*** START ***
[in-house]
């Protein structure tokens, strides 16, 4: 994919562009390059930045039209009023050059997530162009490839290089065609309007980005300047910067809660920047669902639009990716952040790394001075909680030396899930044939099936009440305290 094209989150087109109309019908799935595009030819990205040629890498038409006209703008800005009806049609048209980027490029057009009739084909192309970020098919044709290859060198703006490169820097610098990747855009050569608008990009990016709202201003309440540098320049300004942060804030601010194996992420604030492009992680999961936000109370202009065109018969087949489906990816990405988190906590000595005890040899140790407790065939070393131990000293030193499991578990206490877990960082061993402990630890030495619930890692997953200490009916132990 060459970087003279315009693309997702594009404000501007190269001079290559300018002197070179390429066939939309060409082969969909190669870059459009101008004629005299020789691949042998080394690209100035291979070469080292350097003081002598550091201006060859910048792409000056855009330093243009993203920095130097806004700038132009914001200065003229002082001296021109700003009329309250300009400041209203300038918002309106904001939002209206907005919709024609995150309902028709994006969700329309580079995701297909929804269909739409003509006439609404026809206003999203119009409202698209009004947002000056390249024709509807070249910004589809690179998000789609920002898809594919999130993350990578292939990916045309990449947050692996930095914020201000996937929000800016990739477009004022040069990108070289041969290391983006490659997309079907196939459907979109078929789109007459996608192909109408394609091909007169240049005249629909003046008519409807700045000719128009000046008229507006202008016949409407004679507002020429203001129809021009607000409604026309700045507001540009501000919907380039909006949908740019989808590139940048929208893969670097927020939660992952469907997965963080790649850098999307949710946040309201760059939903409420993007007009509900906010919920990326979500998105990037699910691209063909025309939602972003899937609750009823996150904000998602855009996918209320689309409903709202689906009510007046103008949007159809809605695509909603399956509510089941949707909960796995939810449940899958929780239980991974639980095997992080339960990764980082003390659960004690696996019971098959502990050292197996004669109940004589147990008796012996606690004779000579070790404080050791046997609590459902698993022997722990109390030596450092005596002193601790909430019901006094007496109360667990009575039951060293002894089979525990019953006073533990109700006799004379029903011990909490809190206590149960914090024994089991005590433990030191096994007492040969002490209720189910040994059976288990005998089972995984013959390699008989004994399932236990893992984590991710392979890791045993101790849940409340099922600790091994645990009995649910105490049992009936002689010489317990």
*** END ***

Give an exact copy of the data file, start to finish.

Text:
[in-house]
């Protein structure tokens, strides 16, 4: 994919562009390059930045039209009023050059997530162009490839290089065609309007980005300047910067809660920047669902639009990716952040790394001075909680030396899930044939099936009440305290 094209989150087109109309019908799935595009030819990205040629890498038409006209703008800005009806049609048209980027490029057009009739084909192309970020098919044709290859060198703006490169820097610098990747855009050569608008990009990016709202201003309440540098320049300004942060804030601010194996992420604030492009992680999961936000109370202009065109018969087949489906990816990405988190906590000595005890040899140790407790065939070393131990000293030193499991578990206490877990960082061993402990630890030495619930890692997953200490009916132990 060459970087003279315009693309997702594009404000501007190269001079290559300018002197070179390429066939939309060409082969969909190669870059459009101008004629005299020789691949042998080394690209100035291979070469080292350097003081002598550091201006060859910048792409000056855009330093243009993203920095130097806004700038132009914001200065003229002082001296021109700003009329309250300009400041209203300038918002309106904001939002209206907005919709024609995150309902028709994006969700329309580079995701297909929804269909739409003509006439609404026809206003999203119009409202698209009004947002000056390249024709509807070249910004589809690179998000789609920002898809594919999130993350990578292939990916045309990449947050692996930095914020201000996937929000800016990739477009004022040069990108070289041969290391983006490659997309079907196939459907979109078929789109007459996608192909109408394609091909007169240049005249629909003046008519409807700045000719128009000046008229507006202008016949409407004679507002020429203001129809021009607000409604026309700045507001540009501000919907380039909006949908740019989808590139940048929208893969670097927020939660992952469907997965963080790649850098999307949710946040309201760059939903409420993007007009509900906010919920990326979500998105990037699910691209063909025309939602972003899937609750009823996150904000998602855009996918209320689309409903709202689906009510007046103008949007159809809605695509909603399956509510089941949707909960796995939810449940899958929780239980991974639980095997992080339960990764980082003390659960004690696996019971098959502990050292197996004669109940004589147990008796012996606690004779000579070790404080050791046997609590459902698993022997722990109390030596450092005596002193601790909430019901006094007496109360667990009575039951060293002894089979525990019953006073533990109700006799004379029903011990909490809190206590149960914090024994089991005590433990030191096994007492040969002490209720189910040994059976288990005998089972995984013959390699008989004994399932236990893992984590991710392979890791045993101790849940409340099922600790091994645990009995649910105490049992009936002689010489317990």